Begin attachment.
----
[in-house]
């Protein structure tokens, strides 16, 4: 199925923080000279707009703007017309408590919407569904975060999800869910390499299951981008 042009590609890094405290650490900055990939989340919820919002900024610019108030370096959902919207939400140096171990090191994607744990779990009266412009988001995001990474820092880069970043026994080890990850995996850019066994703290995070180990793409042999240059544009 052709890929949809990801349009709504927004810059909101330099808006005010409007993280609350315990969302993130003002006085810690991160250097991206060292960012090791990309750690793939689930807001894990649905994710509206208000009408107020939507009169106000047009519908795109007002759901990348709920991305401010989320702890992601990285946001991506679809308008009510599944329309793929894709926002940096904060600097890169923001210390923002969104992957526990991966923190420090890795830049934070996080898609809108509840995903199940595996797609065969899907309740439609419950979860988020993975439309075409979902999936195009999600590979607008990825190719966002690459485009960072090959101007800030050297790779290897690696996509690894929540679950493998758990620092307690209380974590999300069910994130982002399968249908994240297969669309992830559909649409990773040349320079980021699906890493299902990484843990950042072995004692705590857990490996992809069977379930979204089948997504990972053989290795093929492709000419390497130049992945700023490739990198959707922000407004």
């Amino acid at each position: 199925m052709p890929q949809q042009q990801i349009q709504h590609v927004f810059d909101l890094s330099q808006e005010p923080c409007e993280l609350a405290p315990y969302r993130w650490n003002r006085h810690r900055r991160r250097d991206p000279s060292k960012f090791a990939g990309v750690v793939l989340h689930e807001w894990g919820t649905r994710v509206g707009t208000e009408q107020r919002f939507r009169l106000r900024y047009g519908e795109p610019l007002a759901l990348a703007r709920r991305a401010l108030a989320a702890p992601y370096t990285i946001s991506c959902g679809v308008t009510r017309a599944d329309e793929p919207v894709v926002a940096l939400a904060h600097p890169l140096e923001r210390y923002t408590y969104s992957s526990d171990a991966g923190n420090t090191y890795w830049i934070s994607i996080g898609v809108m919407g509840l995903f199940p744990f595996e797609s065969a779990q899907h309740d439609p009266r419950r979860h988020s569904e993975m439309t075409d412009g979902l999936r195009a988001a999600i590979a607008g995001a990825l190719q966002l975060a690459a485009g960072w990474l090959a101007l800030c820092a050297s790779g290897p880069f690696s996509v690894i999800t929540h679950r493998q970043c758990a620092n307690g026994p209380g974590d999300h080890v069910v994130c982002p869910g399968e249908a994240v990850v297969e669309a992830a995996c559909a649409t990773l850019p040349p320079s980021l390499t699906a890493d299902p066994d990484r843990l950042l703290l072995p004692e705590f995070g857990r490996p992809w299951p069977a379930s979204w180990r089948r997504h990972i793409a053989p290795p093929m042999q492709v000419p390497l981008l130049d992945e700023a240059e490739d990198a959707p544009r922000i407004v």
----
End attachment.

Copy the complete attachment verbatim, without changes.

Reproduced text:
[in-house]
């Protein structure tokens, strides 16, 4: 199925923080000279707009703007017309408590919407569904975060999800869910390499299951981008 042009590609890094405290650490900055990939989340919820919002900024610019108030370096959902919207939400140096171990090191994607744990779990009266412009988001995001990474820092880069970043026994080890990850995996850019066994703290995070180990793409042999240059544009 052709890929949809990801349009709504927004810059909101330099808006005010409007993280609350315990969302993130003002006085810690991160250097991206060292960012090791990309750690793939689930807001894990649905994710509206208000009408107020939507009169106000047009519908795109007002759901990348709920991305401010989320702890992601990285946001991506679809308008009510599944329309793929894709926002940096904060600097890169923001210390923002969104992957526990991966923190420090890795830049934070996080898609809108509840995903199940595996797609065969899907309740439609419950979860988020993975439309075409979902999936195009999600590979607008990825190719966002690459485009960072090959101007800030050297790779290897690696996509690894929540679950493998758990620092307690209380974590999300069910994130982002399968249908994240297969669309992830559909649409990773040349320079980021699906890493299902990484843990950042072995004692705590857990490996992809069977379930979204089948997504990972053989290795093929492709000419390497130049992945700023490739990198959707922000407004």
């Amino acid at each position: 199925m052709p890929q949809q042009q990801i349009q709504h590609v927004f810059d909101l890094s330099q808006e005010p923080c409007e993280l609350a405290p315990y969302r993130w650490n003002r006085h810690r900055r991160r250097d991206p000279s060292k960012f090791a990939g990309v750690v793939l989340h689930e807001w894990g919820t649905r994710v509206g707009t208000e009408q107020r919002f939507r009169l106000r900024y047009g519908e795109p610019l007002a759901l990348a703007r709920r991305a401010l108030a989320a702890p992601y370096t990285i946001s991506c959902g679809v308008t009510r017309a599944d329309e793929p919207v894709v926002a940096l939400a904060h600097p890169l140096e923001r210390y923002t408590y969104s992957s526990d171990a991966g923190n420090t090191y890795w830049i934070s994607i996080g898609v809108m919407g509840l995903f199940p744990f595996e797609s065969a779990q899907h309740d439609p009266r419950r979860h988020s569904e993975m439309t075409d412009g979902l999936r195009a988001a999600i590979a607008g995001a990825l190719q966002l975060a690459a485009g960072w990474l090959a101007l800030c820092a050297s790779g290897p880069f690696s996509v690894i999800t929540h679950r493998q970043c758990a620092n307690g026994p209380g974590d999300h080890v069910v994130c982002p869910g399968e249908a994240v990850v297969e669309a992830a995996c559909a649409t990773l850019p040349p320079s980021l390499t699906a890493d299902p066994d990484r843990l950042l703290l072995p004692e705590f995070g857990r490996p992809w299951p069977a379930s979204w180990r089948r997504h990972i793409a053989p290795p093929m042999q492709v000419p390497l981008l130049d992945e700023a240059e490739d990198a959707p544009r922000i407004v």